In what appeared to be a significant legal setback for federally chartered savings and loans in California, a state appeals court in San Francisco ruled this week that the associations cannot prohibit buyers from assuming old, low-interest mortgages when they purchase a home or other property.
The broad ruling in effect will apply to federally chartered S&Ls the same standards determined for state-chartered associations in the 1978 Wellenkamp decision by the California Supreme Court. In that case, state-chartered S&Ls were prevented from enforcing due-on-sale clauses except in rare instances.
If the Monday ruling is upheld by the California Supreme Court -- and the case is certain to be appealed -- homeowners with existing low-interest mortgages at federal S&Ls may have an easier time if they decide to sell. Moreover, many buyers who have assumed existing mortgages without notifying the lending institution can breathe easier.
At the same time, it would remove at least one incentive for state-chartered S&Ls to convert to federal S&Ls as many are now rushing to do. [Last week a federal appeals court in Richmond upheld lenders' right to a due-on-sale clause in mortgage contracts. The case involved a Fairfax, Va., home sale.]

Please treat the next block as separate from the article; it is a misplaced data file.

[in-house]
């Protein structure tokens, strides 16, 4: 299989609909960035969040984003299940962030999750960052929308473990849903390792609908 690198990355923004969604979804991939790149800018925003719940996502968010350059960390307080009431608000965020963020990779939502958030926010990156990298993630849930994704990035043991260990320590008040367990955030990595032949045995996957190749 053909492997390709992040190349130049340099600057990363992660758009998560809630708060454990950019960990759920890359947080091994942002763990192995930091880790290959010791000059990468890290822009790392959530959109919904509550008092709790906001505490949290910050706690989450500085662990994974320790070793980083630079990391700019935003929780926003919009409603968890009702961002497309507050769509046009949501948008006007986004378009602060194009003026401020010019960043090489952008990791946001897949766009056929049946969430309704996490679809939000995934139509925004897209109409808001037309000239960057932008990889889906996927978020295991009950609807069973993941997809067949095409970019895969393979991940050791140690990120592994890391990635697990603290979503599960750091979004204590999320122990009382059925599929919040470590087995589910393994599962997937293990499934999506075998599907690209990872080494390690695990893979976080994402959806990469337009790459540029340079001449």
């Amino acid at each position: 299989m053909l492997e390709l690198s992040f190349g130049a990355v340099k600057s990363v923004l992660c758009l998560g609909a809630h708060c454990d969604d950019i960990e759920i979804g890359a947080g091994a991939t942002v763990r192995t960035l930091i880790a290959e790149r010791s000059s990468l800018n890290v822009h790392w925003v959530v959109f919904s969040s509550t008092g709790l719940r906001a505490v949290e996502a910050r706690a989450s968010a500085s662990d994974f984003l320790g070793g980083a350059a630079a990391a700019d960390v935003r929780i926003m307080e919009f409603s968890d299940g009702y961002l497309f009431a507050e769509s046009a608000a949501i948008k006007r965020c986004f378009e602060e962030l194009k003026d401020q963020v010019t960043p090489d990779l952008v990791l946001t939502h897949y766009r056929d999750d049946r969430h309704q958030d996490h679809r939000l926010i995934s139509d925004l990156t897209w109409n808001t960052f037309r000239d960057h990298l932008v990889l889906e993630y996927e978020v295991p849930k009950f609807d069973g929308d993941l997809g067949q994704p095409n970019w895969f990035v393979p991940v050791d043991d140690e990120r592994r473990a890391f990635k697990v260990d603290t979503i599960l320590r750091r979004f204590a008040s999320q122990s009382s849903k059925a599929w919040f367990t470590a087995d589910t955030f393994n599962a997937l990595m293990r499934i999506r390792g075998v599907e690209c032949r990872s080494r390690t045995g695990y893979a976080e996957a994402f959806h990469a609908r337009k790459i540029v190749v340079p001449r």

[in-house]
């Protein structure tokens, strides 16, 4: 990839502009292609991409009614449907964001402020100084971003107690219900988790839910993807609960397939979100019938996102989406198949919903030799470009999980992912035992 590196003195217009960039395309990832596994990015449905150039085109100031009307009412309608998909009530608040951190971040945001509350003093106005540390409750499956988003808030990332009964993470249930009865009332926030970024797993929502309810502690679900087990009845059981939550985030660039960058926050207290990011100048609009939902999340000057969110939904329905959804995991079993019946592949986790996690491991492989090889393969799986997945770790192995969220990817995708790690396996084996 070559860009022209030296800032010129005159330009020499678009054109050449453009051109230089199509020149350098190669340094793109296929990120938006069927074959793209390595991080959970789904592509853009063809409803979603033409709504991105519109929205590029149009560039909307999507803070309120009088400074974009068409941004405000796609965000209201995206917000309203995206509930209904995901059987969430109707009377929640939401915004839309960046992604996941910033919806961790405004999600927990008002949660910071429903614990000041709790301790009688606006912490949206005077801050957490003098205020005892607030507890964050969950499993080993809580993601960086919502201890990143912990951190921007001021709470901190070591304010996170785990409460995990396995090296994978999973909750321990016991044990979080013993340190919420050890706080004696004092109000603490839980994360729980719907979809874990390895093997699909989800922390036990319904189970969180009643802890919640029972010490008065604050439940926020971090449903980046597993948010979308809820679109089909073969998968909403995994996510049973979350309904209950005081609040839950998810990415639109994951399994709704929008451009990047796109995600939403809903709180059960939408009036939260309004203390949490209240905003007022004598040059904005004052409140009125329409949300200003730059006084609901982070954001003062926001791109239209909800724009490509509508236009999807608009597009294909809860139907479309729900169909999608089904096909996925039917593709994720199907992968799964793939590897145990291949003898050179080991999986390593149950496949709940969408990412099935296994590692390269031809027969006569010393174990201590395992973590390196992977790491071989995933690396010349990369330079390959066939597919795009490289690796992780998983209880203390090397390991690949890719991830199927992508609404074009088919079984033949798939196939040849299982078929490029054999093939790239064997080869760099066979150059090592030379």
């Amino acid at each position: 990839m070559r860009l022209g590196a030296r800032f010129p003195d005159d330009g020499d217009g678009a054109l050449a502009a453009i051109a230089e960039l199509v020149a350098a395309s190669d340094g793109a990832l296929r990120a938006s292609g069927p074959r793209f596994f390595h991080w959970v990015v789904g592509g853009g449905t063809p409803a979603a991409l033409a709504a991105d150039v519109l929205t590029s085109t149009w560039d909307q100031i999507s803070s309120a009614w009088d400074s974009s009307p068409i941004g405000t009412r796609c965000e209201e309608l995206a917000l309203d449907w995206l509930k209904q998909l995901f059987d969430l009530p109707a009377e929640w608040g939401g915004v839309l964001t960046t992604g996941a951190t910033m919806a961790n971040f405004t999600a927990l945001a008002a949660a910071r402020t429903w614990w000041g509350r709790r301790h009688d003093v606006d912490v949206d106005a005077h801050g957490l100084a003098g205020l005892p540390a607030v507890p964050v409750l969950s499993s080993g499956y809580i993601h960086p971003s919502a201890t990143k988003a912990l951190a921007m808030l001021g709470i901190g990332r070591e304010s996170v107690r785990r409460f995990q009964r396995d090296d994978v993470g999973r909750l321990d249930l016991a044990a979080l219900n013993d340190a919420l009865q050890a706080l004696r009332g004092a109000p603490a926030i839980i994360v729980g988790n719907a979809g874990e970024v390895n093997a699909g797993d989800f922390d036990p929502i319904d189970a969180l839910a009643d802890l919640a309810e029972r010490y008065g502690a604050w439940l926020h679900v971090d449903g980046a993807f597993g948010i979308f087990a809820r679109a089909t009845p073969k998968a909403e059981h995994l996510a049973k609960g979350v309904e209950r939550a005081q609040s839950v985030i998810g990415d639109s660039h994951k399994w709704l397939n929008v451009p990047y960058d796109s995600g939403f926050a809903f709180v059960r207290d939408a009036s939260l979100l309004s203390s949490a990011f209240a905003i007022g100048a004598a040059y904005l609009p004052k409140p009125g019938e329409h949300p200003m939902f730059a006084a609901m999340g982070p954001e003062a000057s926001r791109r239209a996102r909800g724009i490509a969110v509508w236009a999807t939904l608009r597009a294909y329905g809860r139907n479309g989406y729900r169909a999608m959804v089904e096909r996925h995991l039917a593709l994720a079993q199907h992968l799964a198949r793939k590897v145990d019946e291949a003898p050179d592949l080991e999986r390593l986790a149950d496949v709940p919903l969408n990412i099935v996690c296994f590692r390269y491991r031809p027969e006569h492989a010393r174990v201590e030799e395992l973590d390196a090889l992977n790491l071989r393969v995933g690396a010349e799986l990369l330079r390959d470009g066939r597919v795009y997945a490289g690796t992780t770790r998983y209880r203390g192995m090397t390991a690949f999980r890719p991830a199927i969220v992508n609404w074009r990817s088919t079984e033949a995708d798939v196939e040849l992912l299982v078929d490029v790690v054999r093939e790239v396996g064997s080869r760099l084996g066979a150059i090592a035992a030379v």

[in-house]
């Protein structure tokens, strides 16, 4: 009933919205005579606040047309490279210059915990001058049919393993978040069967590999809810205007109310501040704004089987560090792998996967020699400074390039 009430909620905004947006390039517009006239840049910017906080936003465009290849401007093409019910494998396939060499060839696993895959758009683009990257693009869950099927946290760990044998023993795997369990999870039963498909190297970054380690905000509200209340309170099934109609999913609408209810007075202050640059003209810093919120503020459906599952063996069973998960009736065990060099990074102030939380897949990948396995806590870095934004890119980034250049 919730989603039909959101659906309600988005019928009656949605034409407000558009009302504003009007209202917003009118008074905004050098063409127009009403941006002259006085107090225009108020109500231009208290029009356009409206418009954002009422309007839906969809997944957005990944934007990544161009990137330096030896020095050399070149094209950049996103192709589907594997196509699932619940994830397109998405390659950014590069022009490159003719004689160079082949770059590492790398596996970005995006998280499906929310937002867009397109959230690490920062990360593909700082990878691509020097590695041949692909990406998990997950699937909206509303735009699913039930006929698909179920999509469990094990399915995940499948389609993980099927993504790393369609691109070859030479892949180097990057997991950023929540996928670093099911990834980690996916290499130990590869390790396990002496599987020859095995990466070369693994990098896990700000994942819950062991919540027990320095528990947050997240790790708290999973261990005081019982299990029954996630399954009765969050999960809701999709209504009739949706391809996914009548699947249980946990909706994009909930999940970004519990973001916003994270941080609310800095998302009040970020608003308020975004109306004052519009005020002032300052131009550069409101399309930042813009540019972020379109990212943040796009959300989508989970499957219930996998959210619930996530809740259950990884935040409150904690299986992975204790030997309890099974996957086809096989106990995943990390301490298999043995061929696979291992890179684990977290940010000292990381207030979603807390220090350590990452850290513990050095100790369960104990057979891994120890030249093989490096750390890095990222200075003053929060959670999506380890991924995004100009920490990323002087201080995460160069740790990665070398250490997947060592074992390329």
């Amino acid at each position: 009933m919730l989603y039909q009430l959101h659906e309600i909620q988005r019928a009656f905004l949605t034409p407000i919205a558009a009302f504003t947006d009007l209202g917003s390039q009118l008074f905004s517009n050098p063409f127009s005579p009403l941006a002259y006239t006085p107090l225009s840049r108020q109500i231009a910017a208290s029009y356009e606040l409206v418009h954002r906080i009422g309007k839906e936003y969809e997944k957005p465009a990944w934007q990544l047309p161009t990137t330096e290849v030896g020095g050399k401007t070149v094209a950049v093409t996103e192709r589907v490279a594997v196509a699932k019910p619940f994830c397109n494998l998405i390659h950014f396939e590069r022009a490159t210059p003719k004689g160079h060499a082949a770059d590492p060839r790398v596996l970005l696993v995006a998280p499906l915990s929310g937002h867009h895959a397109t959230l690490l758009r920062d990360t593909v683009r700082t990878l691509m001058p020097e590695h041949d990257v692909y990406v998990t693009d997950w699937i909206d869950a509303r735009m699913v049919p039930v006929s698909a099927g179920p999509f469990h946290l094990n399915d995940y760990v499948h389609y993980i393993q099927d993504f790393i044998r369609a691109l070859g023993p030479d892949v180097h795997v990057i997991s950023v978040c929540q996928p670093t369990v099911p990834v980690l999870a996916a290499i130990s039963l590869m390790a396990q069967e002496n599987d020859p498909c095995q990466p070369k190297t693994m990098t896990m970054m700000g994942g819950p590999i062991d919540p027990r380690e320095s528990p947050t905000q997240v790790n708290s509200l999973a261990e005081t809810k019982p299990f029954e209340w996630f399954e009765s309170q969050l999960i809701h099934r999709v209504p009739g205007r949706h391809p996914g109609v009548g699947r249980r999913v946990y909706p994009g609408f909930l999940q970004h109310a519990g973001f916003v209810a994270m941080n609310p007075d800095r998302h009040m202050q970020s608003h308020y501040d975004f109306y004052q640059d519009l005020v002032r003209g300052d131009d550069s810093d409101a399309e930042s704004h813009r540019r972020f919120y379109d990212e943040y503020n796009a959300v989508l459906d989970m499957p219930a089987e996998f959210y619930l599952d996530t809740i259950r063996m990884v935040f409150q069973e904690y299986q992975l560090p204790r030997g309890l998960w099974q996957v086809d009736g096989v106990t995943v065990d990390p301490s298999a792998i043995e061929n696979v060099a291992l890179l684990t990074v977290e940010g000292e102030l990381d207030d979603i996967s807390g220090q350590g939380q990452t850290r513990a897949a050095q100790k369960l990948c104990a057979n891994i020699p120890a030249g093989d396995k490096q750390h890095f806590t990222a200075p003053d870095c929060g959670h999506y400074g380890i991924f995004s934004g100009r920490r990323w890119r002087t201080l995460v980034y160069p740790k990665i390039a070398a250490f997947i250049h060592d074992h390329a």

While the California case, Panko v. Pan American Federal, involves a mortuary that was bought for investment purposes and converted to rental housing, the legal principles would apply to residential property purchased by owner-occupants, lawyers for purchaser Stanley Panko said.
The ruling is the first state appellate court decision on the applicability of the Wellenkamp ruling to federally chartered S&Ls in California.